Filing 23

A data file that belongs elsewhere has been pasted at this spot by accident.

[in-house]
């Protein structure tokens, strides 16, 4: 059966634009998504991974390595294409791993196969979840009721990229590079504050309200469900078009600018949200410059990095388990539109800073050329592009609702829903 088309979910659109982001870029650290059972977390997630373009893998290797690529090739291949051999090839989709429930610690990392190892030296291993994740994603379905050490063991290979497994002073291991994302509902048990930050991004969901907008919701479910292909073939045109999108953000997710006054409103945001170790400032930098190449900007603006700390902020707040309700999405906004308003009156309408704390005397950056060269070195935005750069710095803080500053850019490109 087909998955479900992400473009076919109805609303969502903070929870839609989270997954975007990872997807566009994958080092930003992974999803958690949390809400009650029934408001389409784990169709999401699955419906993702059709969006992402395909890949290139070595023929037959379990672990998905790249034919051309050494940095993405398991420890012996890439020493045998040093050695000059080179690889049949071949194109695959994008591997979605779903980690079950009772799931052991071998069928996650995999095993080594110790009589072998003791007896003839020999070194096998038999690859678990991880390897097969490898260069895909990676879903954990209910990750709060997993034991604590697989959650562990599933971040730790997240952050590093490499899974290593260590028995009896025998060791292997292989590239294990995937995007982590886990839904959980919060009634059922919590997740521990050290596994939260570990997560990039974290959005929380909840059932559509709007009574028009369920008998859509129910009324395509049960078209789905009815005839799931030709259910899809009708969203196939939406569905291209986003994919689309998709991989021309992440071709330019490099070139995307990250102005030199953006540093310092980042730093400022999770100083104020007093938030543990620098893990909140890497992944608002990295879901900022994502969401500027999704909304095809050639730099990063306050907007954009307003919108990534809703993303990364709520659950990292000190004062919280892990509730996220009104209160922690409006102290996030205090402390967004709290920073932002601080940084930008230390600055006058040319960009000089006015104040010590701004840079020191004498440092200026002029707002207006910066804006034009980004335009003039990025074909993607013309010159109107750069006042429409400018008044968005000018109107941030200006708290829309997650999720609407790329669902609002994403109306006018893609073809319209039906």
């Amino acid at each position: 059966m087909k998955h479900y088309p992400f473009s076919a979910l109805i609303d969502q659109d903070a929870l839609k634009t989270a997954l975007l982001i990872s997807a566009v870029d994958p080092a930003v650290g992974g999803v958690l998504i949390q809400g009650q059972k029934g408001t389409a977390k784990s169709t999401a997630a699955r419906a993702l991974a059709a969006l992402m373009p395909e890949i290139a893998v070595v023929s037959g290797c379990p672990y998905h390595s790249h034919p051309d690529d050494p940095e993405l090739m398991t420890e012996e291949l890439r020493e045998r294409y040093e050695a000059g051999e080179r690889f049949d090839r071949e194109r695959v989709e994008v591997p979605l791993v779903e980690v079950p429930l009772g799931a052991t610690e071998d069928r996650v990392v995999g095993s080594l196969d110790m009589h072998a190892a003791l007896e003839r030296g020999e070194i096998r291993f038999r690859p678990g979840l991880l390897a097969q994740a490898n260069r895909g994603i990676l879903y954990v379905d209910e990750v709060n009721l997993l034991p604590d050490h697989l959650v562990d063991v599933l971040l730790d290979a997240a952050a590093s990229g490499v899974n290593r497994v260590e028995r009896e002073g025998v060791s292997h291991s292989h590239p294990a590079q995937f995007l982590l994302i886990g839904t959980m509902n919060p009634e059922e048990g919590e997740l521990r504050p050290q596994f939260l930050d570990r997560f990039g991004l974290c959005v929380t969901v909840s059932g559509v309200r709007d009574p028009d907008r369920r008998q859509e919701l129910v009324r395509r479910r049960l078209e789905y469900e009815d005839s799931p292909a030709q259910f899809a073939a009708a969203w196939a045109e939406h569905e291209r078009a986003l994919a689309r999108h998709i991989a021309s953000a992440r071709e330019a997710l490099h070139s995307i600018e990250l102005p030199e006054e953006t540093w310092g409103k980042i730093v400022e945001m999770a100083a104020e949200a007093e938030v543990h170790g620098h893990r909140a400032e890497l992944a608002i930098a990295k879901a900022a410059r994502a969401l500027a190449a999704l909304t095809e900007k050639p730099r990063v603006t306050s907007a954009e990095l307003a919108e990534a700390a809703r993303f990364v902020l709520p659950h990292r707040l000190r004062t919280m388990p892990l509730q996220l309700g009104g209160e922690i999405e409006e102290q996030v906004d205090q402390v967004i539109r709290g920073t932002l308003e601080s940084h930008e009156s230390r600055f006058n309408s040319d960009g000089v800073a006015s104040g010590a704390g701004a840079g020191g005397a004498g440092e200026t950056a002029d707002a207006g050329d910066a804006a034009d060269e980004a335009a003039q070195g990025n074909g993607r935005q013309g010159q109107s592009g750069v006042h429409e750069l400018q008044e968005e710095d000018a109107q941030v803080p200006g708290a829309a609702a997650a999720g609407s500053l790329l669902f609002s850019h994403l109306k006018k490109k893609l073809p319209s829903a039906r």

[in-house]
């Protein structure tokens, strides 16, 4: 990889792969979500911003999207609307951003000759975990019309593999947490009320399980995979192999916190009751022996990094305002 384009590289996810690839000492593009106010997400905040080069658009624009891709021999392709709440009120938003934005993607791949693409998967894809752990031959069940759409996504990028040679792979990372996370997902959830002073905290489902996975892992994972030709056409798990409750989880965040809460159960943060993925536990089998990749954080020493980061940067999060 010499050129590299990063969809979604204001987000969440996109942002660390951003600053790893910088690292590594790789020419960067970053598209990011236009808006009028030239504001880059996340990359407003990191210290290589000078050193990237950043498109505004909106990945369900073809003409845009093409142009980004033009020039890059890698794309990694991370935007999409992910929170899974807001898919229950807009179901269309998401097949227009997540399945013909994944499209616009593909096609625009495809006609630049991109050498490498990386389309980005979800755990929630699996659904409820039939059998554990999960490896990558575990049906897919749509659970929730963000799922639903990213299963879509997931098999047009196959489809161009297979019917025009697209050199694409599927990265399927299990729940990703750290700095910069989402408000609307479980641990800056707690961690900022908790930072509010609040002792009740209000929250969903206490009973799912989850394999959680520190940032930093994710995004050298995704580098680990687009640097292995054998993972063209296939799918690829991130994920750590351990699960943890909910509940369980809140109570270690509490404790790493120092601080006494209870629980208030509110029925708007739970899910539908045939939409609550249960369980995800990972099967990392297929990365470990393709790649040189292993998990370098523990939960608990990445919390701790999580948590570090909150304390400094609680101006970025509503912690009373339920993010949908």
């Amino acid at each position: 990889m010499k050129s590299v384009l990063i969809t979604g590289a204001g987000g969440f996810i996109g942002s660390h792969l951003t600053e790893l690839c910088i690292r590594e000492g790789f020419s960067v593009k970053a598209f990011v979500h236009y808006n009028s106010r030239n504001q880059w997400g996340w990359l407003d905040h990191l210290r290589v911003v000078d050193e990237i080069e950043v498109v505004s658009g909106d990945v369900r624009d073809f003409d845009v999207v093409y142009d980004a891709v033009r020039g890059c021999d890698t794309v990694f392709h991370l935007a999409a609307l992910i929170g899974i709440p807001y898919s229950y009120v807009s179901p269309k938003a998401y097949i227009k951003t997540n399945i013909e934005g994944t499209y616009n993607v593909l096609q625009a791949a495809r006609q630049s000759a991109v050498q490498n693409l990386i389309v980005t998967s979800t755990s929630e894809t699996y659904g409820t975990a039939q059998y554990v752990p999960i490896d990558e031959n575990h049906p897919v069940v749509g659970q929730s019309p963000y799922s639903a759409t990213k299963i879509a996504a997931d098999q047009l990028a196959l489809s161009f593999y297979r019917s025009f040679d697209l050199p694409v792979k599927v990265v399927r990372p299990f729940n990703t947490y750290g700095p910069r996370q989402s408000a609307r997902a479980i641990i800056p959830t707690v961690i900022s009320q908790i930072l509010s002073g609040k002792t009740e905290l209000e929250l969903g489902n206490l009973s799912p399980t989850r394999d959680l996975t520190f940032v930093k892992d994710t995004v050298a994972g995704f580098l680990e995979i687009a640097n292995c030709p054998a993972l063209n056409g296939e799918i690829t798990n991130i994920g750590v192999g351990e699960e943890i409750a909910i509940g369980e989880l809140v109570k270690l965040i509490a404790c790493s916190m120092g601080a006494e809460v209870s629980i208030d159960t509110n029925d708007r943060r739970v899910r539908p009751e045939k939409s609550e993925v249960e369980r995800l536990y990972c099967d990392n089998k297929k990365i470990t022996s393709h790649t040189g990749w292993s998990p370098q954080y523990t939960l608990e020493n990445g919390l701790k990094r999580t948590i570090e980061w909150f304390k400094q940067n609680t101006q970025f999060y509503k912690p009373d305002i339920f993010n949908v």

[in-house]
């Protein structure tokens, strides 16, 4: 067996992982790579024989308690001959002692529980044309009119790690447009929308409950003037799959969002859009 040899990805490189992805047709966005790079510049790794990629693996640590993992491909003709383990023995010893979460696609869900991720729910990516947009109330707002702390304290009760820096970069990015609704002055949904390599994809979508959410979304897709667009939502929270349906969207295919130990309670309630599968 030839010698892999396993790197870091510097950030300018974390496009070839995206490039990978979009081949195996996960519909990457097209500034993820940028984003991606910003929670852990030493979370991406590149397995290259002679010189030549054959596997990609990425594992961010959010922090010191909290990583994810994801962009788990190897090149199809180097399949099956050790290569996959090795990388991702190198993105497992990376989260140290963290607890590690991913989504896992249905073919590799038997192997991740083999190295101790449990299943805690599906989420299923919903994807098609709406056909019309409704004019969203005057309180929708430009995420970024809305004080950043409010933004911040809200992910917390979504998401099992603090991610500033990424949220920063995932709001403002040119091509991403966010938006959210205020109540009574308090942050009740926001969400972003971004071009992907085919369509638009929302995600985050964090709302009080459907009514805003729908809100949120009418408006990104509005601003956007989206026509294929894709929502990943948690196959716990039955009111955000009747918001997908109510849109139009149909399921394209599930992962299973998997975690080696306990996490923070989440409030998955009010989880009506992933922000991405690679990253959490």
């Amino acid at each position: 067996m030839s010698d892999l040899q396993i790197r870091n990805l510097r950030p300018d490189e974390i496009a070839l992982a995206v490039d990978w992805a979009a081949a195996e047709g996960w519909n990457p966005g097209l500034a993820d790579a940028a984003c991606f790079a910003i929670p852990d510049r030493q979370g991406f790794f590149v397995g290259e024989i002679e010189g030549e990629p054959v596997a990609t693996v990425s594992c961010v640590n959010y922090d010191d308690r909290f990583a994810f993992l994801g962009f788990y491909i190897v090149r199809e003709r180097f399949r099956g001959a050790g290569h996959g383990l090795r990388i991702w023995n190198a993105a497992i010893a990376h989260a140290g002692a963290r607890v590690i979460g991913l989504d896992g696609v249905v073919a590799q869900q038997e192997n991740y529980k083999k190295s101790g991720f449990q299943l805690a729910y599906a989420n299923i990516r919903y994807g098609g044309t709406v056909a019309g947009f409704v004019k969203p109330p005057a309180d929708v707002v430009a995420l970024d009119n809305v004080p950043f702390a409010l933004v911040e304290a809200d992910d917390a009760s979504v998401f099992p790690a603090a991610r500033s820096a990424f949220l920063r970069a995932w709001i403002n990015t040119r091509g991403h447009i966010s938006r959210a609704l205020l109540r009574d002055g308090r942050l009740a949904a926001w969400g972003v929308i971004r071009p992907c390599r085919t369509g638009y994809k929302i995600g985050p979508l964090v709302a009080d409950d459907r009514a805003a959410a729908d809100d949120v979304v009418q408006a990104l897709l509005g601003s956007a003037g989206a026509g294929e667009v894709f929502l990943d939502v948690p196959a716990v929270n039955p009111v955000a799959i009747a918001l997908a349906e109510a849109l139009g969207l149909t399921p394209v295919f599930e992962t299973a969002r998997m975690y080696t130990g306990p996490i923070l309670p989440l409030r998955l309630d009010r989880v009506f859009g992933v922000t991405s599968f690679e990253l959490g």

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IN THE UNITED STATES DISTRICT COURT FOR THE EASTERN DISTRICT OF PENNSYLVANIA ____________________________________ VANTAGE LEARNING (USA), LLC, : Plaintiff, : : v. : CIVIL ACTION NO. 16-4983 : EDGENUITY, INCORPORATED, : Defendant. : MEMORANDUM OPINION Rufe, J. March 30, 2017 Before the Court is the Motion by Defendant Edgenuity, Inc. to Dismiss Counts II, III, and IV of Plaintiff’s Second Amended Complaint. For the reasons that follow, the motion will be granted. I. BACKGROUND The Second Amended Complaint alleges the following facts, which are taken as true for the purposes of this motion. Plaintiff Vantage Learning (USA), LLC is a software development company and the author of “adaptive” online learning software that enables schools to create individualized student lessons. Defendant Edgenuity, Inc. is a “blended learning company,” which integrates online services, such as Plaintiff’s software, with face-to-face learning in the classroom. Pursuant to a Master Service Agreement (“Agreement”), Plaintiff provided Defendant with use of its software for Defendant’s use in school classrooms. Defendant would then administer a single essay exam to students, who were identified by a unique test number so that their identities remained unknown to Plaintiff. The completed exams would then be sent to Plaintiff for grading. 1 In return, Defendant agreed to compensate Plaintiff on a per-essaysubmitted basis. In April and May 2014, thousands of duplicate essays were wrongly submitted by Defendant and graded by Plaintiff. 2 As a result, Plaintiff repeatedly rescored the same essays identified under different submission indication numbers as if they were separate unique essays, and billed Defendant accordingly. Defendant has not paid the April or May billings, nor has it paid 30 interest invoices resulting from a 1.5% per month interest charge on unpaid billings pursuant to the Agreement. Plaintiff seeks to recover the unpaid amounts and resulting interest under three theories: breach of contract (Count I), unjust enrichment (Count II), and negligence (Count III). Plaintiff also brings a copyright infringement claim (Count IV) seeking statutory damages and counsel fees, based on Defendant’s alleged ongoing use of registered software after the Agreement expired on December 1, 2015. Defendant moved to dismiss Counts II, III and IV with prejudice. II. STANDARD OF REVIEW Dismissal of a complaint pursuant to Federal Rule of Civil Procedure 12(b)(6) for failure to state a claim upon which relief can be granted is appropriate where a plaintiff=s “plain statement” does not contain enough substance to show that plaintiff is entitled to relief. 3 In determining whether a motion to dismiss should be granted, the court must consider only those facts alleged in the complaint, accepting the allegations as true and drawing all logical inferences 1 Plaintiff’s software may be used in one of two ways: (1) in a “formative” fashion, whereby Plaintiff is able to track the progress of an identified student through multiple-test coaching over a designated period; or (2) in a “summative” fashion, as selected here by Defendant, which prevents Plaintiff from detecting repeated requests for retesting of the same test by Defendant because of anonymity. 2 In April 2014, Defendant assigned to each of 349 essays approximately 1159 submission indication numbers; and in May 2014, Defendant assigned to each of 349 essays approximately 890 submission indication numbers. This resulted in 404,638 and 310,741 essay submissions, respectively. Plaintiff and Defendant disagree as to the cause of these errors, but resolution of this issue is unnecessary to decide the present motion. 3 Bell Atl. Corp. v. Twombly, 550 U.S. 544, 557 (2007). 2 in favor of the non-moving party. 4 Courts are not, however, bound to accept as true legal conclusions couched as factual allegations. 5 Something more than a mere possibility of a claim must be alleged; a plaintiff must allege “enough facts to state a claim to relief that is plausible on its face.” 6 The complaint must set forth “direct or inferential allegations respecting all the material elements necessary to sustain recovery under some viable legal theory.” 7 III. ANALYSIS A. Unjust Enrichment (Count II) Defendant argues that Plaintiff’s unjust enrichment claim should be dismissed because this claim is unavailable where an express written agreement governs the relationship of the parties. Plaintiff responds that Defendant’s refusal to pay the invoices implies that Defendant disputes the validity of the contract, and that Plaintiff may therefore plead unjust enrichment as an alternative to a breach of contract claim under Fed. R. Civ. P. 8(d)(2). It is well-settled in Pennsylvania that the existence of a contract prevents a party from bringing a claim for unjust enrichment. 8 Rule 8(d)(2) nonetheless permits a plaintiff to plead unjust enrichment in the alternative in certain circumstances, “even where the existence of a contract would preclude recovery for unjust enrichment.” 9 Such circumstances require either 4 ALA, Inc. v. CCAIR, Inc., 29 F.3d 855, 859 (3d Cir. 1994); Fay v. Muhlenberg Coll., No. 07-4516, 2008 WL 205227, at *2 (E.D. Pa. Jan. 24, 2008). 5 Twombly, 550 U.S. at 555, 564. 6 Id. at 570. 7 Id. at 562 (quoting Car Carriers, Inc. v. Ford Motor Co., 745 F.2d 1101, 1106 (7th Cir. 1984)) (internal quotation marks omitted). 8 Wilson Area Sch. Dist. v. Skepton, 895 A.2d 1250, 1254 (Pa. 2006) (quoting Third Nat’l Bank & Tr. Co. v. Lehigh Valley Coal Co., 44 A.2d 571, 574 (Pa. 1945) (“[I]t has long been held in this Commonwealth that the doctrine of unjust enrichment is inapplicable when the relationship between parties is founded upon a written agreement or express contract, regardless of how ‘harsh the provisions of such contracts may seem in the light of subsequent happenings.’”). 9 Sheinman Provisions, Inc. v. Nat’l Deli, LLC, No. 08-cv-453, 2008 WL 2758029, at *4 (E.D. Pa. July 15, 2008). 3 that (i) the contract at issue covers only a part of the relationship between the parties, 10 or that (ii) the existence of a contract is uncertain or its validity is disputed by the parties. 11 The Agreement, by its terms, governs the entire relationship of the parties, and Defendant does not argue otherwise. Although Plaintiff claims that Defendant’s refusal to pay the invoices necessarily implies that Defendant considers the Agreement void, Defendant never argues as much. Instead, Defendant contends that the Agreement’s per-essay-submitted fee arrangement does not require compensation for essay duplicates—a dispute regarding the scope of the Agreement’s fee provision that does not call into question the validity of the Agreement itself. 12 Count II will be dismissed with prejudice. B. Negligence (Count III) Defendant argues that Plaintiff’s negligence claim should be dismissed because it arises solely from the Agreement, and therefore is barred under Pennsylvania’s “gist of the action” doctrine, which provides that “an alleged tort claim against a party to a contract, based on the party’s actions undertaken in the course of carrying out a contractual agreement, is barred when the gist . . . of the cause of action stated in the complaint, although sounding in tort, is, in actuality, a claim against the party for breach of its contractual obligations.” 13 Plaintiff’s claim 10 See, e.g., United States v. Kensington Hosp., 760 F. Supp. 1120, 1135 (E.D. Pa. 1991) (allowing an alternative claim for unjust enrichment where plaintiff had claimed breach of contract because the contract at issue only encompassed a part of the relationship between the parties); Kraus Indus. v. Moore, Civil Action No. 06-00542, 2007 WL 2744194, at *8 (W.D. Pa. Sep. 18, 2007) (“[A] claim for unjust enrichment will not be barred if it concerns conduct outside the scope of the original agreement or contract.”). 11 Premier Payments Online, Inc. v. Payment Sys. Worldwide, 848 F. Supp. 2d 513, 527 (E.D. Pa. 2012); see also Montanez v. HSBC Mortg. Corp. (USA), 876 F. Supp. 2d 504, 516 (E.D. Pa. 2012) (“Courts typically allow a plaintiff to plead both a breach-of-contract claim and an unjust-enrichment claim only where there is some dispute as to whether a valid, enforceable written contract exists.”). 12 See Khawaja v. RE/MAX Cent., 151 A.3d 626, 634 (Pa. Super. Ct. 2016) (holding that where plaintiff’s complaint alleged unjust enrichment as a second count, which incorporated by reference the facts pled in the first breach of contract count, the unjust enrichment count “thus averred the existence and terms of the signed [a]greement,” thereby warranting dismissal). Here, too, Plaintiff’s claim for unjust enrichment incorporates by reference all facts pled in the breach of contract count. See Second Amended Complaint (Doc. No. 16) ¶ 63. 13 Bruno v. Erie, 106 A.3d 48, 53 (Pa. 2014). 4 is based entirely on the terms of the Agreement because it is predicated upon the performance of contractual duties imposed by the parties’ “mutual consensus” rather than by “the breach of duties imposed as a matter of social policy.” 14 Plaintiff argues that the negligence claim is distinct from the contract claim because Defendant had an independent public duty not to flood Plaintiff’s servers with erroneous essay grading requests, 15 and Defendant’s breach of this duty grounds a separate tort claim. 16 This argument is unconvincing, as Plaintiff cites no authority that supports the existence of a separate public duty not to interfere with its servers, meaning Defendant’s duty here related solely to the performance of its contractual obligations. 17 Because Plaintiff does not allege the breach of a public duty arising under tort law, Plaintiff’s negligence claim is barred under the gist of the action doctrine. Count III will be dismissed with prejudice. C. Copyright Infringement (Count IV) Plaintiff lastly contends that Defendant infringed on 20 copyrighted essay question “prompts” after Defendant’s license to use such prompts had expired on December 1, 2015. Defendant argues that § 412(2) of the Copyright Act bars Plaintiff from recovering statutory damages or counsel fees where Defendant’s alleged infringements commenced before the 14 Reese v. Pook & Pook, LLC., 158 F. Supp. 3d 271, 299 (E.D. Pa. 2016) (citations omitted); see also Myerski v. First Acceptance Ins. Co., 3:16-CV-488, 2016 WL 3227266, at *10 (E.D. Pa. June 13, 2016) (distinguishing a “duty relating to the performance of contractual duties” from “a general duty of care owed to all the public” for purposes of the gist of the action doctrine). 15 Plaintiff analogizes Defendant’s torrent of erroneous grading requests to a “denial-of-service” (or “DoS”) attack by computer hackers, although it is unclear if Plaintiff actually alleges that such an attack occurred. See Brennan v. Cannella, No. 14-CV-1560, 2015 WL 2236706, at *2 n.2 (E.D. Pa. May 12, 2015) (a DoS attack is “an unlawful method of attacking a website in order to prevent legitimate users from accessing it”). 16 Doc. No. 22 (Plaintiff’s Sur-Reply) at 8. 17 Plaintiff’s reliance on the Pennsylvania Supreme Court’s decision in Bruno v. Erie, 106 A.3d 48 (Pa. 2014) is unavailing. There, the Pennsylvania Supreme Court outlined a test for determining the applicability of the gist of the action doctrine that stressed the necessary existence of a recognized duty that is well outside the scope of the parties’ contractual duties in order to sustain an actionable tort action alongside a breach of contract claim. Here, no such recognized duty exists. 5 effective date of registration, even though such infringements continued after registration. 18 Because Defendant’s alleged use of the prompts started on December 2, 2015, and Plaintiff did not register its prompts until March 14, 2016, § 412(2) bars Plaintiff’s infringement claim. Plaintiff does not contest this conclusion as to the first 15 prompts identified in the Second Amended Complaint, which specifically set the infringement date prior to registration. Plaintiff argues that, as to the five remaining prompts, it is unclear whether infringement commenced prior to or after registration, and that discovery is thus necessary to determine Plaintiff’s entitlement to damages as to those prompts. But Plaintiff registered all 20 prompts as one copyrighted work, recorded under a single registration number 19 and § 504(c)(1) states that a plaintiff may be awarded statutory damages “for all infringements involved in the action, with respect to any one work,” where “all the parts of a compilation or derivative work constitute one work.” 20 Consequently, where different components are registered as a single work, the date of initial infringement as to any one component will apply to the remaining components. 21 It is therefore irrelevant that the infringement date as to the five remaining prompts is still unknown. Since all prompts were registered as one work, the infringement is deemed to have commenced at “the time when the first act of infringement in a series of ongoing discrete infringements occurs.” 22 Because it is undisputed that the first act of infringement occurred prior to 18 17 U.S.C. § 412(2); see also Quadratec, Inc. v. Turn 5, Inc., No. 13-6384, 2015 WL 4876314, at *6 (E.D. Pa. Aug. 13, 2015). 19 Doc. No. 16-2, Ex. G (Certificate of Registration). 20 Quadratec, 2015 WL 4876314, at *7 (emphasis added) (quoting 17 U.S.C. § 504(c)(1)). 21 In Quadratec, plaintiff had registered three copyrighted works, each containing a collection of photographs. Defendant used some photographs from each copyrighted work both prior and after registration. Because plaintiff had registered the compilations as one work, the Court declined to analyze each photograph as a separate work, so that the infringement date related back to defendant’s first violation prior to registration, even though defendant started using some photographs after registration. Quadratec, 2015 WL 4876314, at *7. 22 Whelan Assocs., Inc. v. Jaslow Dental Lab., Inc., 609 F. Supp. 1325, 1331 (E.D. Pa. 1985); see also Gloster v. Relios, Inc., No. 02-7140, 2006 WL 1804572, at *2 (E.D. Pa. June 28, 2006) (“[A] plaintiff may not recover an 6 registration, Count IV will be dismissed with prejudice to the extent Plaintiff seeks statutory damages and counsel fees. IV. CONCLUSION For the reasons stated above, Defendant’s motion to dismiss is granted. An appropriate Order follows. award of statutory damages and attorney’s fees for infringement that commenced after registration if the same defendant commenced an infringement of the same work prior to registration.”). 7